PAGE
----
While Amazon has grabbed headlines this week by announcing the location of its new headquarters (to be split between New York and Northern Virginia), the healthcare industry has been keeping a close eye on the retail, technology, and logistics giant for several months now.
Over the past year, the company has hired a slew of former healthcare leaders, acquired the direct-to-consumer pharmacy business PillPack, and moved forward with a high-profile venture to jointly manage the health of its employee population alongside JPMorgan Chase and Berkshire Hathaway.
These moves have led many to speculate as to how Amazon could disrupt the healthcare industry. And while these musings often come alongside a healthy dose of well-warranted skepticism, there’s little doubt that Amazon is unique among the growing list of outside players eyeing the healthcare space.
Amazon’s commitment to innovation and self-disruption have enabled it to gain a massive foothold in the economy. It’s set to account for 49 percent of all online sales in the United States in 2018 and counts 100 million people as prime members—almost a third of the U.S. population. And Jeff Bezos, Amazon’s CEO, has signaled he is willing to put in the work and investment to go after the healthcare industry, despite its immense complexity. He commented that, “[h]ard as it might be, reducing healthcare’s burden on the economy while improving outcomes for employees and their families would be worth the effort. Success is going to require talented experts, a beginner’s mind, and a long-term orientation.”
So what would “Amazon Health Care” look like? We see at least five potential paths forward—and they’re not mutually exclusive.
The quickest (and likely least disruptive) way Amazon could make its mark on healthcare is through its own employee population. The company has already started down this path through its partnership with JPMorgan Chase and Berkshire Hathaway; the three companies manage healthcare spending for a combined 1.2 million employees.
In the grand scheme of things, this venture involves a relatively limited number of lives spread over a number of markets, but it does give Amazon an innovation function of sorts—the company has already announced that it plans to experiment with running its own health clinics for employees in the Seattle area.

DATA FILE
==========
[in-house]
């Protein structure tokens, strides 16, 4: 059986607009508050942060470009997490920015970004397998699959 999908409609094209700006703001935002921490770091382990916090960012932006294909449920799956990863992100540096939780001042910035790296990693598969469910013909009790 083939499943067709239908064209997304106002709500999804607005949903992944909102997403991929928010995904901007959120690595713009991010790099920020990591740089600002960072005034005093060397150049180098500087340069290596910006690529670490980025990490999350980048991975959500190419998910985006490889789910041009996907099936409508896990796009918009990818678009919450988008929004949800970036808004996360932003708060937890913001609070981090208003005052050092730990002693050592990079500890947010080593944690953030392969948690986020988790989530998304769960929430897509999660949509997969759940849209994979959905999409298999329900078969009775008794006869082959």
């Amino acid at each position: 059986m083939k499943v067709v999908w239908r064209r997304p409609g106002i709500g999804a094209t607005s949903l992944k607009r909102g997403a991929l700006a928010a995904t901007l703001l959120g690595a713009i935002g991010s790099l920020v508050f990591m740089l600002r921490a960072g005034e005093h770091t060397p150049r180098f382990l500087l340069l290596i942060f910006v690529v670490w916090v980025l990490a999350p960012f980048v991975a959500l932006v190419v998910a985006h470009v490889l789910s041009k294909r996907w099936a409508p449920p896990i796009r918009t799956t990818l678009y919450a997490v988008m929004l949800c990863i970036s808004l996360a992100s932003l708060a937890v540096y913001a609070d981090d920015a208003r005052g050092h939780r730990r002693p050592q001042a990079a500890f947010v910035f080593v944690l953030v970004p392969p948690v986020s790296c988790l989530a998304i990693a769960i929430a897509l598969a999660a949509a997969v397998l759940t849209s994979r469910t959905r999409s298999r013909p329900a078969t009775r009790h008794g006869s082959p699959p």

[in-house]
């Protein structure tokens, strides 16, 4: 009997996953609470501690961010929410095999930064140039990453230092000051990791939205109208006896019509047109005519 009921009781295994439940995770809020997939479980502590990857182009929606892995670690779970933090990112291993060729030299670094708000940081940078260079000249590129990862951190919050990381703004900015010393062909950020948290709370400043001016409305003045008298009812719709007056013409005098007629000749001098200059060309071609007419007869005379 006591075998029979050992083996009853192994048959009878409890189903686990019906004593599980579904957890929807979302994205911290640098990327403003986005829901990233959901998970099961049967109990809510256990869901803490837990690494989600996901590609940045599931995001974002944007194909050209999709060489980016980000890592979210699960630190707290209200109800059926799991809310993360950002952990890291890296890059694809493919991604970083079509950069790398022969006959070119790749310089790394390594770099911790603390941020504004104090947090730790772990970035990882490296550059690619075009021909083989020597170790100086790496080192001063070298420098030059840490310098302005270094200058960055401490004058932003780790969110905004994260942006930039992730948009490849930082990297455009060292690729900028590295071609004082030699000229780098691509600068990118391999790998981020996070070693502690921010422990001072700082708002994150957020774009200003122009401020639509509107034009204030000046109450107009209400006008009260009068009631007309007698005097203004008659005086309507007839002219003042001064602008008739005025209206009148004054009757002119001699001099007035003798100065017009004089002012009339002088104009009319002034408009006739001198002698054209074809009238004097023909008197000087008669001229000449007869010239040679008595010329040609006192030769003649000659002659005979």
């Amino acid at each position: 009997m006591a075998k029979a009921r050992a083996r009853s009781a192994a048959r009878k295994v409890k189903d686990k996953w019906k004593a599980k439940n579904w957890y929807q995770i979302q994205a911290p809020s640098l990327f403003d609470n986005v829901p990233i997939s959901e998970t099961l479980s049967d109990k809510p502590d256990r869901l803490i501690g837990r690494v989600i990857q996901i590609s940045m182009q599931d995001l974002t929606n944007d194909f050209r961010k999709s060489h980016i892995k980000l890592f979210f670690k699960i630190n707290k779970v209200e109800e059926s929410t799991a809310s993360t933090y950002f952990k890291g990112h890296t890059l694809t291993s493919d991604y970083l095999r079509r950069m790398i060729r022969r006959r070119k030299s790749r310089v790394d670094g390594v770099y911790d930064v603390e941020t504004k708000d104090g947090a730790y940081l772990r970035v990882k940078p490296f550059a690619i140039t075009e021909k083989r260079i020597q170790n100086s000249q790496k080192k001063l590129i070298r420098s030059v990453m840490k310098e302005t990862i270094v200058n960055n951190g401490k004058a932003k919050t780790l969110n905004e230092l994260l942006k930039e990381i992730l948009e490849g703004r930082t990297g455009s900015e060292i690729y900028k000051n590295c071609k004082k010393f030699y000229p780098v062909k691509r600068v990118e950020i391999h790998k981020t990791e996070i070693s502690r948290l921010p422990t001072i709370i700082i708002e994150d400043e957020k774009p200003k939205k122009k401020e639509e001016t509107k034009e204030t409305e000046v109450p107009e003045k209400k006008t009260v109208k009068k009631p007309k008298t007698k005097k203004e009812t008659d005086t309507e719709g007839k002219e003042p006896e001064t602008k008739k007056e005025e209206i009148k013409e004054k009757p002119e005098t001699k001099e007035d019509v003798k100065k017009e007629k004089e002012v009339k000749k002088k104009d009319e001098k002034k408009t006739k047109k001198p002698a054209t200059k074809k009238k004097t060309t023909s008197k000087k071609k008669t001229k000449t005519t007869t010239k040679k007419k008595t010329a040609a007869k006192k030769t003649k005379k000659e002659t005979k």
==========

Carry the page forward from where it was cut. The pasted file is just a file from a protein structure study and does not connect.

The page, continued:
Moreover, the CEO of the venture—Atul Gawande, who began leading the effort on July 9—is known as a disruptive thinker in the industry. To have national-level implications, however, the venture will need to secure more companies’ involvement or find other ways to export successful models beyond the three founding members.
Next-generation retail pharmacy
Amazon’s acquisition of PillPack, combined with its “Basic Care” line of over-the-counter products, could make it a formidable player in the retail pharmacy space. Amazon already has an established track record of competing on cost and convenience, and the organization’s timely shipping processes could rival the convenience of a community pharmacy.
By acquiring PillPack, Amazon is positioned not only to compete for the high-cost, chronically ill patients to whom PillPack currently caters, but to make a major play for the growing number of self-pay pharmaceutical customers.
While Amazon’s growth in pharmaceuticals may have historically been limited by the company’s inability to earn in-network status from major PBMs, insured patients are increasingly discovering that they can cut drug prices by paying out-of-pocket. By making prescription prices readily available through its online marketplace, Amazon-PillPack could use its existing platforms to encourage patients to shop around based on price, potentially prompting more insured patients to pay out-of-pocket for their prescriptions.